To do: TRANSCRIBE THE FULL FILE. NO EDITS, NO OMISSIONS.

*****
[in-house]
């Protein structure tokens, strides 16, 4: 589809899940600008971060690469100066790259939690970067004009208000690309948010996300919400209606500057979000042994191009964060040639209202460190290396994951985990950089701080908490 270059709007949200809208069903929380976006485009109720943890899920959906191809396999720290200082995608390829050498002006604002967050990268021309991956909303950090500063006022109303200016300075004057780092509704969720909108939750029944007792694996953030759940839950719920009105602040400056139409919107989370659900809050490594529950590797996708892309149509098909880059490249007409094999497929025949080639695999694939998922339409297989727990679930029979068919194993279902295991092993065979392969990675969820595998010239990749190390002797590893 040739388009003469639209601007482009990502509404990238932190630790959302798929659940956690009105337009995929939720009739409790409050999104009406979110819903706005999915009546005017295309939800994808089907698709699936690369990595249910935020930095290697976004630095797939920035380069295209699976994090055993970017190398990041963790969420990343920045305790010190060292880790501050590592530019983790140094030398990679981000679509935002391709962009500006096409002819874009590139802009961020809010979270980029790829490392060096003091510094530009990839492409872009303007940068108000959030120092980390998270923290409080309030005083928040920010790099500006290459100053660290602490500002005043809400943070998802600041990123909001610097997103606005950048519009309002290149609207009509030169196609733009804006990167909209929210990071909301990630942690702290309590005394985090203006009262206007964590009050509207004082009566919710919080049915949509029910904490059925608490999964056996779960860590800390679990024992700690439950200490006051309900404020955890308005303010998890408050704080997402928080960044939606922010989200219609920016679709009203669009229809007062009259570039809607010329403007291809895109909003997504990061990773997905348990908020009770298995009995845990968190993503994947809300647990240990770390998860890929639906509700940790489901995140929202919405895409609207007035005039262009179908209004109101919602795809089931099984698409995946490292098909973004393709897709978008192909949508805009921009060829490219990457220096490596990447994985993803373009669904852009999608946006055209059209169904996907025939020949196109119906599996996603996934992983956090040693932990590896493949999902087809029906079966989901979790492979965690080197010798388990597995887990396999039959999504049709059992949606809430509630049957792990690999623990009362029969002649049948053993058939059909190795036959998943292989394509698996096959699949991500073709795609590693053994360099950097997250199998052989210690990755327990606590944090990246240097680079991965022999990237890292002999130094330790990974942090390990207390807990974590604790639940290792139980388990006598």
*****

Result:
[in-house]
């Protein structure tokens, strides 16, 4: 589809899940600008971060690469100066790259939690970067004009208000690309948010996300919400209606500057979000042994191009964060040639209202460190290396994951985990950089701080908490 270059709007949200809208069903929380976006485009109720943890899920959906191809396999720290200082995608390829050498002006604002967050990268021309991956909303950090500063006022109303200016300075004057780092509704969720909108939750029944007792694996953030759940839950719920009105602040400056139409919107989370659900809050490594529950590797996708892309149509098909880059490249007409094999497929025949080639695999694939998922339409297989727990679930029979068919194993279902295991092993065979392969990675969820595998010239990749190390002797590893 040739388009003469639209601007482009990502509404990238932190630790959302798929659940956690009105337009995929939720009739409790409050999104009406979110819903706005999915009546005017295309939800994808089907698709699936690369990595249910935020930095290697976004630095797939920035380069295209699976994090055993970017190398990041963790969420990343920045305790010190060292880790501050590592530019983790140094030398990679981000679509935002391709962009500006096409002819874009590139802009961020809010979270980029790829490392060096003091510094530009990839492409872009303007940068108000959030120092980390998270923290409080309030005083928040920010790099500006290459100053660290602490500002005043809400943070998802600041990123909001610097997103606005950048519009309002290149609207009509030169196609733009804006990167909209929210990071909301990630942690702290309590005394985090203006009262206007964590009050509207004082009566919710919080049915949509029910904490059925608490999964056996779960860590800390679990024992700690439950200490006051309900404020955890308005303010998890408050704080997402928080960044939606922010989200219609920016679709009203669009229809007062009259570039809607010329403007291809895109909003997504990061990773997905348990908020009770298995009995845990968190993503994947809300647990240990770390998860890929639906509700940790489901995140929202919405895409609207007035005039262009179908209004109101919602795809089931099984698409995946490292098909973004393709897709978008192909949508805009921009060829490219990457220096490596990447994985993803373009669904852009999608946006055209059209169904996907025939020949196109119906599996996603996934992983956090040693932990590896493949999902087809029906079966989901979790492979965690080197010798388990597995887990396999039959999504049709059992949606809430509630049957792990690999623990009362029969002649049948053993058939059909190795036959998943292989394509698996096959699949991500073709795609590693053994360099950097997250199998052989210690990755327990606590944090990246240097680079991965022999990237890292002999130094330790990974942090390990207390807990974590604790639940290792139980388990006598």